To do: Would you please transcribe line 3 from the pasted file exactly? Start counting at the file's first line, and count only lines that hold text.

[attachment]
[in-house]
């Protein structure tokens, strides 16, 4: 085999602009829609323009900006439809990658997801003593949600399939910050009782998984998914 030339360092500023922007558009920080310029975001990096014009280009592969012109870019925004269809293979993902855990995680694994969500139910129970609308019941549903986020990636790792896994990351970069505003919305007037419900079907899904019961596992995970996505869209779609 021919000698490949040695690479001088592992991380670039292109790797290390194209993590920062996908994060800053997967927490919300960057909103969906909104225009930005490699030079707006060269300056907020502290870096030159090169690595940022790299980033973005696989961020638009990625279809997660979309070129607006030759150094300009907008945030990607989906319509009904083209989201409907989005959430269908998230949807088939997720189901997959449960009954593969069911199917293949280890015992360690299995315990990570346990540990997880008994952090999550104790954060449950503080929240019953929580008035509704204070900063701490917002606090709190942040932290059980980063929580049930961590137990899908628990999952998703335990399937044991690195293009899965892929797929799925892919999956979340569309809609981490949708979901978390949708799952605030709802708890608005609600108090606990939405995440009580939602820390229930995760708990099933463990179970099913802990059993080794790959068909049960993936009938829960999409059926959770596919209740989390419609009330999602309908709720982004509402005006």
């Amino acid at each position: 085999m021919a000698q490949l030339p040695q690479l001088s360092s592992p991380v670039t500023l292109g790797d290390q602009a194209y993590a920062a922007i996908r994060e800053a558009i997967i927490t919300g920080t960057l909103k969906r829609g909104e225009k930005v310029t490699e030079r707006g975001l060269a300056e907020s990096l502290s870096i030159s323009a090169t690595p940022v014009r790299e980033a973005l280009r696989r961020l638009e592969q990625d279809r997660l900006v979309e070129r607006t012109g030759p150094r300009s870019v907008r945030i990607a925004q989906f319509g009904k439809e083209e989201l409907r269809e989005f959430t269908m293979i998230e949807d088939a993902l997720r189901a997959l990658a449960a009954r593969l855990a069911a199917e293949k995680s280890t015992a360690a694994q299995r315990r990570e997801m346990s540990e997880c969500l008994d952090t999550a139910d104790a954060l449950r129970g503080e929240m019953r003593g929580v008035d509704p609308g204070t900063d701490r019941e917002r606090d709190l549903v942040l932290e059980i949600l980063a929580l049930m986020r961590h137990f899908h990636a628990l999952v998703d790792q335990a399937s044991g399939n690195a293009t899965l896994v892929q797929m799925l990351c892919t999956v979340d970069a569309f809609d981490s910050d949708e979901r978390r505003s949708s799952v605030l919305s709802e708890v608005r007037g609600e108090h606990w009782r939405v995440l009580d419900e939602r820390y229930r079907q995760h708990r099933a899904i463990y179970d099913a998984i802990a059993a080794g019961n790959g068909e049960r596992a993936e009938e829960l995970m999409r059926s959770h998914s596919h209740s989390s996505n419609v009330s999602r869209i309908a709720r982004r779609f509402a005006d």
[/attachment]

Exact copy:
């Amino acid at each position: 085999m021919a000698q490949l030339p040695q690479l001088s360092s592992p991380v670039t500023l292109g790797d290390q602009a194209y993590a920062a922007i996908r994060e800053a558009i997967i927490t919300g920080t960057l909103k969906r829609g909104e225009k930005v310029t490699e030079r707006g975001l060269a300056e907020s990096l502290s870096i030159s323009a090169t690595p940022v014009r790299e980033a973005l280009r696989r961020l638009e592969q990625d279809r997660l900006v979309e070129r607006t012109g030759p150094r300009s870019v907008r945030i990607a925004q989906f319509g009904k439809e083209e989201l409907r269809e989005f959430t269908m293979i998230e949807d088939a993902l997720r189901a997959l990658a449960a009954r593969l855990a069911a199917e293949k995680s280890t015992a360690a694994q299995r315990r990570e997801m346990s540990e997880c969500l008994d952090t999550a139910d104790a954060l449950r129970g503080e929240m019953r003593g929580v008035d509704p609308g204070t900063d701490r019941e917002r606090d709190l549903v942040l932290e059980i949600l980063a929580l049930m986020r961590h137990f899908h990636a628990l999952v998703d790792q335990a399937s044991g399939n690195a293009t899965l896994v892929q797929m799925l990351c892919t999956v979340d970069a569309f809609d981490s910050d949708e979901r978390r505003s949708s799952v605030l919305s709802e708890v608005r007037g609600e108090h606990w009782r939405v995440l009580d419900e939602r820390y229930r079907q995760h708990r099933a899904i463990y179970d099913a998984i802990a059993a080794g019961n790959g068909e049960r596992a993936e009938e829960l995970m999409r059926s959770h998914s596919h209740s989390s996505n419609v009330s999602r869209i309908a709720r982004r779609f509402a005006d």